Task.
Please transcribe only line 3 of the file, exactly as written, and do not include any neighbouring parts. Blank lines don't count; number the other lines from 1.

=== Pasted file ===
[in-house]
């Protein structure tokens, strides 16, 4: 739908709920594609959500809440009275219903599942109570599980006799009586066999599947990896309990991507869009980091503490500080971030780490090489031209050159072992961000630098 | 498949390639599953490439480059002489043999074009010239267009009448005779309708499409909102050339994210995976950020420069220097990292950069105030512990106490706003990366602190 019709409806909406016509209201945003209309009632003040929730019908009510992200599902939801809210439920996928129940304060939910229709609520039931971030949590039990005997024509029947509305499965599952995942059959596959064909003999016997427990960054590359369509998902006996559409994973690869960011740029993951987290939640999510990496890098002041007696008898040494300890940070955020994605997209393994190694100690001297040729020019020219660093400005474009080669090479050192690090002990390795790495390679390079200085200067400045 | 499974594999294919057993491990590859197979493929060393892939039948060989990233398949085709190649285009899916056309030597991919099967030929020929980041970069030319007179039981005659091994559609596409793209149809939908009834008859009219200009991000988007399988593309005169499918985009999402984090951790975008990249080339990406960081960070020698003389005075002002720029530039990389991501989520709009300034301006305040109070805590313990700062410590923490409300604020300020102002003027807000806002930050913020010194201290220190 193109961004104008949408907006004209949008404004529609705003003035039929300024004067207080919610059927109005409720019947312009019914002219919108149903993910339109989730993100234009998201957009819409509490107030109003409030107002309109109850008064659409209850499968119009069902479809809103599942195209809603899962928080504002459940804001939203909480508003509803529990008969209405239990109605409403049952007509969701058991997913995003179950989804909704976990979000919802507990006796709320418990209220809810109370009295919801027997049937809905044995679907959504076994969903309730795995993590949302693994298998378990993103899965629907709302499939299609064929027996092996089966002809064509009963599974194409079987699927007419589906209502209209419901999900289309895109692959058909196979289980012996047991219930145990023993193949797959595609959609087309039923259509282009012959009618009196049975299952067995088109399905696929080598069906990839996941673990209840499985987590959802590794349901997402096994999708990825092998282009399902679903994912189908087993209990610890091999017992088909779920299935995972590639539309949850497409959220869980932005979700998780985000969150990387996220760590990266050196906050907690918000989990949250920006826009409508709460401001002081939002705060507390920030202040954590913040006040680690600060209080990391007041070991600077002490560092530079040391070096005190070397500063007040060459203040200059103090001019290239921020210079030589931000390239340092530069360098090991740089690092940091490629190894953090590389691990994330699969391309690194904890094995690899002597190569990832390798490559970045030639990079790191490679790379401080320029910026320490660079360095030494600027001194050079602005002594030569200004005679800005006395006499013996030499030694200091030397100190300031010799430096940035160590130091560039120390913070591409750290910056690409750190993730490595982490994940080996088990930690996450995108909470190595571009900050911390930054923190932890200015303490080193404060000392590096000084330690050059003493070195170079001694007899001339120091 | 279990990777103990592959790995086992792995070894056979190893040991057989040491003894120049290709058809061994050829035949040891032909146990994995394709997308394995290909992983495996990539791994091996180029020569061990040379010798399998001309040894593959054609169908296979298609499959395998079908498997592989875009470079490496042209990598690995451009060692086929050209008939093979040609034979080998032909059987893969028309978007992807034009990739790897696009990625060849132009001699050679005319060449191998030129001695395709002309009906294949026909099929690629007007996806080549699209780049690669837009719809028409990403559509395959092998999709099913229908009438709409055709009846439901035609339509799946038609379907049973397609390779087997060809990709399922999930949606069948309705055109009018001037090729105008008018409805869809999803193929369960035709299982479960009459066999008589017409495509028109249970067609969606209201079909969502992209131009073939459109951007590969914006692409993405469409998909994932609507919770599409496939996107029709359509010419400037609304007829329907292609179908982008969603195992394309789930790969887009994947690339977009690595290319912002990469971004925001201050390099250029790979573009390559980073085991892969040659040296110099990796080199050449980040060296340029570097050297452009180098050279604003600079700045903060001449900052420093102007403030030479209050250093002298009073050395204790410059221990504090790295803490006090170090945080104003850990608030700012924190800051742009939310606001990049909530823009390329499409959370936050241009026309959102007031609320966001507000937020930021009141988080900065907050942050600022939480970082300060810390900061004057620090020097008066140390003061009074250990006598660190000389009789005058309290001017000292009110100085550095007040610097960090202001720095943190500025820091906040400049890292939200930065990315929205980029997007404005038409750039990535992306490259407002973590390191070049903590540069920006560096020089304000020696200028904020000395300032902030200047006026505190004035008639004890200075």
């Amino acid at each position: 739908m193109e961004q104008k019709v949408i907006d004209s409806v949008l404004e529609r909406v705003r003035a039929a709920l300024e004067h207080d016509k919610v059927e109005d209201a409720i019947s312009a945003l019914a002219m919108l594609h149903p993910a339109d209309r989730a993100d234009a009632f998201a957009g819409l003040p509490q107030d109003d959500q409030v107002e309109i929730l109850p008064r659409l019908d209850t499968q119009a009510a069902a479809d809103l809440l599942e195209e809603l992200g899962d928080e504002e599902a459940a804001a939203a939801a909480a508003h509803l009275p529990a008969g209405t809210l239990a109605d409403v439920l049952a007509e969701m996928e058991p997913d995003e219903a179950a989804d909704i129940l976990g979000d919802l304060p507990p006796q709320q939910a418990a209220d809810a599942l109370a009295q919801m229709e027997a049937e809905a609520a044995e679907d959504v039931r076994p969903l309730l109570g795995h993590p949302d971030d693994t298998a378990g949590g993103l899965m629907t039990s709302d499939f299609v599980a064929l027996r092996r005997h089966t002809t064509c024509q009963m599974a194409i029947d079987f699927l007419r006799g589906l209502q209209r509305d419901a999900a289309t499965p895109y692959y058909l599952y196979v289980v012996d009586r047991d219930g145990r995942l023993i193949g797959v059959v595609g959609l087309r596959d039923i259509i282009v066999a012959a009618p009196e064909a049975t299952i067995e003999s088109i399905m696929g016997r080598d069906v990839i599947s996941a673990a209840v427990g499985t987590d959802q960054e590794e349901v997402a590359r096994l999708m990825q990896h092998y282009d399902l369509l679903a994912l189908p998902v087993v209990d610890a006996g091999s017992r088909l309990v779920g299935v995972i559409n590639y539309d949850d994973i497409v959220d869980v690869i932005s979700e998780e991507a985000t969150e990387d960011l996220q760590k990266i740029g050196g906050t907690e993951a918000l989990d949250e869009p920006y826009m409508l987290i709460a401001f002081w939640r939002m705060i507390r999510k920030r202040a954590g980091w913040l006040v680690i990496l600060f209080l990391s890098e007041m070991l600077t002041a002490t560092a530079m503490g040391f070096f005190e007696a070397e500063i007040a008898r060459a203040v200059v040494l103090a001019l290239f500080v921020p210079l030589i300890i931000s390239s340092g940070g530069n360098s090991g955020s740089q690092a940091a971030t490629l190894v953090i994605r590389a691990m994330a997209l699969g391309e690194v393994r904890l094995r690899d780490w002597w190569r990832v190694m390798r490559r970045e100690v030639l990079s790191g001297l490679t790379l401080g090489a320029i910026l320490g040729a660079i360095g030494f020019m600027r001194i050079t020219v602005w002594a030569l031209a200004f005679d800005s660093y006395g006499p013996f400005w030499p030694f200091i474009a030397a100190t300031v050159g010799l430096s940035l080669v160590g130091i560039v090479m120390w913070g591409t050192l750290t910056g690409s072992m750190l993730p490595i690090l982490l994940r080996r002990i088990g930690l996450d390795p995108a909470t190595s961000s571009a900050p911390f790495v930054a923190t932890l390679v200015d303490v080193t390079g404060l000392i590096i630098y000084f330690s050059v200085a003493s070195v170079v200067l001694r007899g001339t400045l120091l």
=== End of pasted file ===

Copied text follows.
């Amino acid at each position: 739908m193109e961004q104008k019709v949408i907006d004209s409806v949008l404004e529609r909406v705003r003035a039929a709920l300024e004067h207080d016509k919610v059927e109005d209201a409720i019947s312009a945003l019914a002219m919108l594609h149903p993910a339109d209309r989730a993100d234009a009632f998201a957009g819409l003040p509490q107030d109003d959500q409030v107002e309109i929730l109850p008064r659409l019908d209850t499968q119009a009510a069902a479809d809103l809440l599942e195209e809603l992200g899962d928080e504002e599902a459940a804001a939203a939801a909480a508003h509803l009275p529990a008969g209405t809210l239990a109605d409403v439920l049952a007509e969701m996928e058991p997913d995003e219903a179950a989804d909704i129940l976990g979000d919802l304060p507990p006796q709320q939910a418990a209220d809810a599942l109370a009295q919801m229709e027997a049937e809905a609520a044995e679907d959504v039931r076994p969903l309730l109570g795995h993590p949302d971030d693994t298998a378990g949590g993103l899965m629907t039990s709302d499939f299609v599980a064929l027996r092996r005997h089966t002809t064509c024509q009963m599974a194409i029947d079987f699927l007419r006799g589906l209502q209209r509305d419901a999900a289309t499965p895109y692959y058909l599952y196979v289980v012996d009586r047991d219930g145990r995942l023993i193949g797959v059959v595609g959609l087309r596959d039923i259509i282009v066999a012959a009618p009196e064909a049975t299952i067995e003999s088109i399905m696929g016997r080598d069906v990839i599947s996941a673990a209840v427990g499985t987590d959802q960054e590794e349901v997402a590359r096994l999708m990825q990896h092998y282009d399902l369509l679903a994912l189908p998902v087993v209990d610890a006996g091999s017992r088909l309990v779920g299935v995972i559409n590639y539309d949850d994973i497409v959220d869980v690869i932005s979700e998780e991507a985000t969150e990387d960011l996220q760590k990266i740029g050196g906050t907690e993951a918000l989990d949250e869009p920006y826009m409508l987290i709460a401001f002081w939640r939002m705060i507390r999510k920030r202040a954590g980091w913040l006040v680690i990496l600060f209080l990391s890098e007041m070991l600077t002041a002490t560092a530079m503490g040391f070096f005190e007696a070397e500063i007040a008898r060459a203040v200059v040494l103090a001019l290239f500080v921020p210079l030589i300890i931000s390239s340092g940070g530069n360098s090991g955020s740089q690092a940091a971030t490629l190894v953090i994605r590389a691990m994330a997209l699969g391309e690194v393994r904890l094995r690899d780490w002597w190569r990832v190694m390798r490559r970045e100690v030639l990079s790191g001297l490679t790379l401080g090489a320029i910026l320490g040729a660079i360095g030494f020019m600027r001194i050079t020219v602005w002594a030569l031209a200004f005679d800005s660093y006395g006499p013996f400005w030499p030694f200091i474009a030397a100190t300031v050159g010799l430096s940035l080669v160590g130091i560039v090479m120390w913070g591409t050192l750290t910056g690409s072992m750190l993730p490595i690090l982490l994940r080996r002990i088990g930690l996450d390795p995108a909470t190595s961000s571009a900050p911390f790495v930054a923190t932890l390679v200015d303490v080193t390079g404060l000392i590096i630098y000084f330690s050059v200085a003493s070195v170079v200067l001694r007899g001339t400045l120091l």